I like to find those clusters where the dots and connections are known, strong, and predictable. These are, in Cynefin language, the Obvious and Complicated things. These are firm networks of various sizes. (Right now, I am envisioning unbreakable 3D molecules rotating through space.) And I believe these Obvious and Complicated clusters are found floating within the Complex and Chaotic spaces where relationships are less understood and more dynamic. Hopefully we can combine clusters into a new mental model - even if it becomes stale as the situation unfolds and requires us to break it apart and make a new one.
I've been thinking a lot about this as I've been more and more interested in criminal intelligence. The ideas of crime patterns or crime trends are nothing new. Now with predictive policing and data analysis, more and more information is being pumped into intelligence functions - both human and machine seeking the connections.
I'll long defend the human as a more effective (but maybe less efficient) clusterer-of-dots. This is because the human brings with him/her the collective clusters of a lived life - 20 years, 30 years, 50 years. The clusters are built through both passive and active means. We can't know what dots are being digested by our brains.
The experienced police detective might not realize the significance of the red high-tops, or the unique tattoo, or the frosted tips on the hairstyle, or the metallic finish of the gun. To him/her, any of those things might just be more "noise." Until it shows up again...and a small cluster is synthesized. A new mental model that leads him/her to connect something new with an existing cluster. Or maybe a match. Or a trend. Pieces of the puzzle might start falling into place.
As a young cop, I once made a burglary arrest by comparing a dusty shoe print on a door with a guy's shoes a few blocks away (before cellphone cameras, so by memory I'd like to add!). Since then, shoes have been a significant "dot" for me to place in criminal investigations. It was an emotional anecdotal experience that's stayed with me. I seek that "dot" in crimes whenever I can. It shouldn't come as a surprise that I've also solved crimes through tattoos, hairstyles, and seemingly insignificant firearm details that I've listed above. (For you young cops, you'll get there. For you old cops, you can surely recall some specific incident that added some dot-placement to your mental modeling...and that you ask about ever since!)
Detectives know the power of open-ended inquiries. They walk the crime scene. They ask seemingly weird questions. They develop theories...multiple theories. They hunt for information that both confirm or conflicts with those theories. Clusters are strengthened or weakened. Hopefully, more clarity is brought to the situation. And beliefs are abandoned when disproved. To use the terminology of John Boyd, it brings one's orientation into symmetry with reality.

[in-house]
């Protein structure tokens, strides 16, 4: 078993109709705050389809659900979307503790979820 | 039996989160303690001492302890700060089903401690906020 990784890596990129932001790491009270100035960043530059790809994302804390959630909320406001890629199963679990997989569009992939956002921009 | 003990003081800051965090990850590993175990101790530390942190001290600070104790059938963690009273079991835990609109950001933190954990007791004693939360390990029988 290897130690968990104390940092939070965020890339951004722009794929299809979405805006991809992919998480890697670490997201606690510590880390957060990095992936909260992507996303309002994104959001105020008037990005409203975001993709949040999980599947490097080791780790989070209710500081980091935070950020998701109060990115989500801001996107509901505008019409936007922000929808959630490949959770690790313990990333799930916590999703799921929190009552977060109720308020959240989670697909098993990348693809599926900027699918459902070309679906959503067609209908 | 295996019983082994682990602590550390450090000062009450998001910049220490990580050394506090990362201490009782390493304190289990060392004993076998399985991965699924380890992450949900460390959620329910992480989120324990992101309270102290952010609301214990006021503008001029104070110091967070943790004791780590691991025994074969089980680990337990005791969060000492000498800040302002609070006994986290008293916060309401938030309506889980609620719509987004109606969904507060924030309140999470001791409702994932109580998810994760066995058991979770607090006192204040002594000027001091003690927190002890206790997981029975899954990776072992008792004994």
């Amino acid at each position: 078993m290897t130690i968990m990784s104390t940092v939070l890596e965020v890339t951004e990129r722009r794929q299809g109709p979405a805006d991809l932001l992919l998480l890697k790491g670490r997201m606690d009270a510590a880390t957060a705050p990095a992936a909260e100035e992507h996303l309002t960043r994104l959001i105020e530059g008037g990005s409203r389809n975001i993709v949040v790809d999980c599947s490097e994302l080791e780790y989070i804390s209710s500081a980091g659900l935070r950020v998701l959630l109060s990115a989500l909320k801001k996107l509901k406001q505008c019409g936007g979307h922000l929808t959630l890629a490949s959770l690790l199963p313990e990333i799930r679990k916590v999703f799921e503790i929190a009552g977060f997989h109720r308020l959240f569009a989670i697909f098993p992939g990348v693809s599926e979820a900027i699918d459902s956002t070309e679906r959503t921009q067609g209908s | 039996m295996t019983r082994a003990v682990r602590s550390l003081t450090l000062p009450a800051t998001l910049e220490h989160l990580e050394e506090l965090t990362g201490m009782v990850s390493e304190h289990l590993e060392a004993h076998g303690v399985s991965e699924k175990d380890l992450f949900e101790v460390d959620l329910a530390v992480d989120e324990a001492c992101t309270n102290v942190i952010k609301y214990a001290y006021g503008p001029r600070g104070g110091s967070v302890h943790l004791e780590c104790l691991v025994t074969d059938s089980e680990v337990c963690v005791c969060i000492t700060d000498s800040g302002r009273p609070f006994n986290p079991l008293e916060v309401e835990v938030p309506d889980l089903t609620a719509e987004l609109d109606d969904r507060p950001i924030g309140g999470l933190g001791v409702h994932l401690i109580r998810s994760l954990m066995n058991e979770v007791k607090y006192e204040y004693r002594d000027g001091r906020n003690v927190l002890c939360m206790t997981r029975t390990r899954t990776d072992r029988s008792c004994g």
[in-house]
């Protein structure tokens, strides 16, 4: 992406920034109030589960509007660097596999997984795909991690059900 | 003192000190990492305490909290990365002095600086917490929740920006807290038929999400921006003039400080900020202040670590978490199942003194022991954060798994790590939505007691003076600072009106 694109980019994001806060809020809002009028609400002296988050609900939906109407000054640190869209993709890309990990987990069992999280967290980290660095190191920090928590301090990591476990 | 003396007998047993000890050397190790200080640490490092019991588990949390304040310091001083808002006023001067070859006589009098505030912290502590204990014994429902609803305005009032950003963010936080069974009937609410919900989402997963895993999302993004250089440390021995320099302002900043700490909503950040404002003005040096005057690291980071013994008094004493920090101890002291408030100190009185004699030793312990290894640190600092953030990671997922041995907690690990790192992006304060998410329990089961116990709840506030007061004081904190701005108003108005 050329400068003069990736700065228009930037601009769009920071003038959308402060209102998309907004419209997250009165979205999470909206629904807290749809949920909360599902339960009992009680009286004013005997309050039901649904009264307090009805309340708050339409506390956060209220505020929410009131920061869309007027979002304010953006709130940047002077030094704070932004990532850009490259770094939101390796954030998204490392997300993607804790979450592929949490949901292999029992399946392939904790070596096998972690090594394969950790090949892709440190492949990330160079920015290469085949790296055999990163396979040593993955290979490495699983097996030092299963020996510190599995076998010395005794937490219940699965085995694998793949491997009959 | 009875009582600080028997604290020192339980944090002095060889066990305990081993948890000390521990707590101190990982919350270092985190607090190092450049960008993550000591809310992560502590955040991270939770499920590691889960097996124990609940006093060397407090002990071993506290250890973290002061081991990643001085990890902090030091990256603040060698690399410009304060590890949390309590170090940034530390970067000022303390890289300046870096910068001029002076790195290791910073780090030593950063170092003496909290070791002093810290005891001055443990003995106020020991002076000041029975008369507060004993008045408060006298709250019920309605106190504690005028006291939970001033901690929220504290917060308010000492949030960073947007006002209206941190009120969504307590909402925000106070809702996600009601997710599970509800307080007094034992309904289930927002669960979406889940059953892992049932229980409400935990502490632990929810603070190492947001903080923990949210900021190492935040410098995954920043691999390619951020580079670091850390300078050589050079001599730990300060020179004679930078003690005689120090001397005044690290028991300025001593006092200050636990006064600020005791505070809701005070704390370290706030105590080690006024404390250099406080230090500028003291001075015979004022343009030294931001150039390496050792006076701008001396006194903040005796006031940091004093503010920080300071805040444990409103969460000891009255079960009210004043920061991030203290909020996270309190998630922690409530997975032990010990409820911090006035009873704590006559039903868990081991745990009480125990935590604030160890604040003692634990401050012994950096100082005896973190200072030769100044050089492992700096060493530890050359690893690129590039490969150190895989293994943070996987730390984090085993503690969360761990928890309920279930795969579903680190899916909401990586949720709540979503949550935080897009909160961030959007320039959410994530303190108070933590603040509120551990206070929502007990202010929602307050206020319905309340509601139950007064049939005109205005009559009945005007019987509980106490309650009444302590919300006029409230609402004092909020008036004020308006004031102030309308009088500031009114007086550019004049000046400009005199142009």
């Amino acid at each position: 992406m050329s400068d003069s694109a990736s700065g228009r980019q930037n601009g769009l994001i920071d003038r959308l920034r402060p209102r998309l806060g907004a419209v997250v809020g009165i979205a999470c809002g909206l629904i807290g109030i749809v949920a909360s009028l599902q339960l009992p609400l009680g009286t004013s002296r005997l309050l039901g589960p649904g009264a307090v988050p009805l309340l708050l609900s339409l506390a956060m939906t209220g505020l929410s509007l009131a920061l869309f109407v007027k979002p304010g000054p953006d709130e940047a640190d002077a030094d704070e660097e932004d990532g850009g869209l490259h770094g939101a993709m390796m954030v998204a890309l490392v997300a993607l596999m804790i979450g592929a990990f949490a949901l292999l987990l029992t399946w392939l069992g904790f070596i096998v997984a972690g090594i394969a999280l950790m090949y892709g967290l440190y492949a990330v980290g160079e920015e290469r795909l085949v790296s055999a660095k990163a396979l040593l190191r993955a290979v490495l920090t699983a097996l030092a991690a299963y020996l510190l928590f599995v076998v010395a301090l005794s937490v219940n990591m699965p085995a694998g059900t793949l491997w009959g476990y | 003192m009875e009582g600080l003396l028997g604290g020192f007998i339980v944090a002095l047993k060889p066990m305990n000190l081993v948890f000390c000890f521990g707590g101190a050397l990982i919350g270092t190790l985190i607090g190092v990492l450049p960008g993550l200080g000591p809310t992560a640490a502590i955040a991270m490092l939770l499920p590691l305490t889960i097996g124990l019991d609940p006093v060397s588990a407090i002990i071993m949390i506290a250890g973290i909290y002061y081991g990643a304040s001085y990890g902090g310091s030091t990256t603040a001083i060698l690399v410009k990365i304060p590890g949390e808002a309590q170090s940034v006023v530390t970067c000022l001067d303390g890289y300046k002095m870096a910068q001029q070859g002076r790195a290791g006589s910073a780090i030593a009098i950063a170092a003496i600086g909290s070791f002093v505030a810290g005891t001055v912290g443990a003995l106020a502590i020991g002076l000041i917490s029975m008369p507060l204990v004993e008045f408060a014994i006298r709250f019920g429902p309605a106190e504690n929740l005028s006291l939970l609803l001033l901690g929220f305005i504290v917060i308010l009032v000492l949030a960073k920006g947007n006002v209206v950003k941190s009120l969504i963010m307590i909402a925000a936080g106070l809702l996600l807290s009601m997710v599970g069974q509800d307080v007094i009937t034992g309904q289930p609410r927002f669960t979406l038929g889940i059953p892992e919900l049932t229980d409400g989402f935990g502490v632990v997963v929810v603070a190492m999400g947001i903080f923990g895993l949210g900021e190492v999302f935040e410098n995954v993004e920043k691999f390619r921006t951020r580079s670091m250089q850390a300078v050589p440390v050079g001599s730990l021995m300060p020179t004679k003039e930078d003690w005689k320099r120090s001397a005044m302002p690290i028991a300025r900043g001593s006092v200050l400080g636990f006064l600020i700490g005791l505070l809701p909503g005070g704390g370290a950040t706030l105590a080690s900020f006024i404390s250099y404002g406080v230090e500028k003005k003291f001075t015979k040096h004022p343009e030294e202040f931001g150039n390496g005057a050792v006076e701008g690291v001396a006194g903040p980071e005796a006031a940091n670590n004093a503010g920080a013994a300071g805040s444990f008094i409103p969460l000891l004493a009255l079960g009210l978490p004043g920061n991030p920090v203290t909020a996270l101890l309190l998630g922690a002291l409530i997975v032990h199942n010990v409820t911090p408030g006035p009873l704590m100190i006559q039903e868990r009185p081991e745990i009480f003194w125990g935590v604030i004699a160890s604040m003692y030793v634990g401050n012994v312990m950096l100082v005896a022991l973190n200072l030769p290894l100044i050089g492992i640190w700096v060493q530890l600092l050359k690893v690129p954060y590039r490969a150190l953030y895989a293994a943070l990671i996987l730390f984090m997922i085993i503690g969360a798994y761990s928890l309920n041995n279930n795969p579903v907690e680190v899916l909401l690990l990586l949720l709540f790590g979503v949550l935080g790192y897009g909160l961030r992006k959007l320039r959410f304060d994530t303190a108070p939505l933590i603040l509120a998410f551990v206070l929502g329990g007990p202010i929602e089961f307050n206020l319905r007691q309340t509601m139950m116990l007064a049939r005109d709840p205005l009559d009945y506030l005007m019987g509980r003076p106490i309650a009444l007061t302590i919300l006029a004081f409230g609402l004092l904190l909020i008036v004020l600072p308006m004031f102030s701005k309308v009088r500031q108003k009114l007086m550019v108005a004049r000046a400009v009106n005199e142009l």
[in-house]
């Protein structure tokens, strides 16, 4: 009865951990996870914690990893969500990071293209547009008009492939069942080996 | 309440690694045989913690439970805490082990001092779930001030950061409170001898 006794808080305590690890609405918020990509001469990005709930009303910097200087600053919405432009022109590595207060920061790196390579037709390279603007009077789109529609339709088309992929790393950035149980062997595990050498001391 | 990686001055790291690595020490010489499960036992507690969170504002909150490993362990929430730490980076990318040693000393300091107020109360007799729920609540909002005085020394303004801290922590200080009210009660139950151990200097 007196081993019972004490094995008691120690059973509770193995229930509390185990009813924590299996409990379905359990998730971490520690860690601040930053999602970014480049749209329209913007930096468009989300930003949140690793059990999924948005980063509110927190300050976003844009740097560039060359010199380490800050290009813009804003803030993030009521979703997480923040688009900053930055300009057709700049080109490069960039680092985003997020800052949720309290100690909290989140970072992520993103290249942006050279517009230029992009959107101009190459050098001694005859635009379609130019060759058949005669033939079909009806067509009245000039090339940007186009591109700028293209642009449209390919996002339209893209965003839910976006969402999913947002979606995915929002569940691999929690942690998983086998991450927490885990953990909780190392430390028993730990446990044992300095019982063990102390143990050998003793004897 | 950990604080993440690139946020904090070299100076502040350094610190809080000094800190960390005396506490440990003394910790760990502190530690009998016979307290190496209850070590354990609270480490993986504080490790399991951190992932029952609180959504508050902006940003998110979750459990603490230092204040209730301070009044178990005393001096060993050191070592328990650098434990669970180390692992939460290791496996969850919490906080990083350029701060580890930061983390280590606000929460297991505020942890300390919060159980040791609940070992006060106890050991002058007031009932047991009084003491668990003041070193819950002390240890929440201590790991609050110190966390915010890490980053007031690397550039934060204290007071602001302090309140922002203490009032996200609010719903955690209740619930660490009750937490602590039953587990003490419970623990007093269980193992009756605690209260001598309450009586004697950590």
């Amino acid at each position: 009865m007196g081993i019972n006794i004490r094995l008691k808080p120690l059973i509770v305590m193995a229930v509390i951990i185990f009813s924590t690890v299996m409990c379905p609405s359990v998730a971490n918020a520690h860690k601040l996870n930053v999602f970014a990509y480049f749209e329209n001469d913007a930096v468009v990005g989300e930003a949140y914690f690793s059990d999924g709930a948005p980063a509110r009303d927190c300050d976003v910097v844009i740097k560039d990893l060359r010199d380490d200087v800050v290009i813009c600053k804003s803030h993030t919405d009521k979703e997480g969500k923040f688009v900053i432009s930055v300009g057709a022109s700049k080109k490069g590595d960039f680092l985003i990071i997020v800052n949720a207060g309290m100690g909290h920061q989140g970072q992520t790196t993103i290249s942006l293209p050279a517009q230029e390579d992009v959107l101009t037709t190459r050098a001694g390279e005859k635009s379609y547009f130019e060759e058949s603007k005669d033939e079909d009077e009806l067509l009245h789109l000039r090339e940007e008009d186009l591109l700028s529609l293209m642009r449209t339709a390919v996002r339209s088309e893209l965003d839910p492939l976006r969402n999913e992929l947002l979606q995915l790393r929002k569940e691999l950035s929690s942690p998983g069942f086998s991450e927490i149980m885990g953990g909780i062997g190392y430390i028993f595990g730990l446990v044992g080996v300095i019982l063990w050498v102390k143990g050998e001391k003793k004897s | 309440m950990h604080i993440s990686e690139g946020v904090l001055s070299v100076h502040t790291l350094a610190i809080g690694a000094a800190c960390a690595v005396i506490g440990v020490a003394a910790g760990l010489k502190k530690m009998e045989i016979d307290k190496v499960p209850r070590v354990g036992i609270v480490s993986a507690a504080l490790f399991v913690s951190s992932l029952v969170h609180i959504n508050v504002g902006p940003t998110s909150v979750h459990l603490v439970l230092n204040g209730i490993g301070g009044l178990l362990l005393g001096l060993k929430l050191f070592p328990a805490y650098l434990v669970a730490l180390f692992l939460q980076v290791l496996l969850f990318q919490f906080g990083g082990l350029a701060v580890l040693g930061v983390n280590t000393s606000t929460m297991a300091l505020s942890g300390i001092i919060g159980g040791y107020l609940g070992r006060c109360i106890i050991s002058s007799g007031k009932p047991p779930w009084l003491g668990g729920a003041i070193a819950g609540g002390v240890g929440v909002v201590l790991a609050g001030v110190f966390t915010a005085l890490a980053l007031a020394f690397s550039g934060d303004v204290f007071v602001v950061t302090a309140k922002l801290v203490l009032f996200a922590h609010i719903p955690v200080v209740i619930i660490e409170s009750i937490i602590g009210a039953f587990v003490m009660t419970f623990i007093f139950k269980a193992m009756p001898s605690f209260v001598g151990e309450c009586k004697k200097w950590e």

Then again, some dots just aren't all that significant. Not everything matters.
We'd grow weary if we tried to capture every single piece of data in our lives (assuming it was even possible). We can't predict how a dot may be found..or how that dot connects to something bigger. Or how it conflicts with how we previously clustered something. It might cause us to see something new. Maybe drastically in a lightbulb moment. Or maybe it evolves more slowly over time, through exposure.
These clusters give us (at some level) better sense, perspective, understanding, predictability, and anticipation.
- How do we ensure we are operating on patterns and clusters that are true?
- How do we bring patterns and clusters into our rational, analytic brain function?
- How do we visualize or draw our mental models, clusters, or patterns?
- How do we spend our valuable time fleshing out dots and relationships to appropriately weld or dissolve the connections?
- How do we communicate, share, and describe our models, clusters, and patterns to others?
The heuristic makes sense to me. It might not make sense to you. Either way...I'd like to hear from you on how this resonates or irritates you. As with anything, the thoughts included in this blog are temporary. I invite you to change my mind. The conversation might help us both with refining our mental models to more closely represent reality. Whatever that is.
Lou Hayes, Jr. is a criminal investigations & intelligence unit supervisor in a suburban Chicago police department. With a passion for training, he studies human performance & decision-making, creativity, emotional intelligence, and adaptability. Follow Lou on Twitter at @LouHayesJr or on LinkedIn. He also maintains a LinkedIn page for The Illinois Model.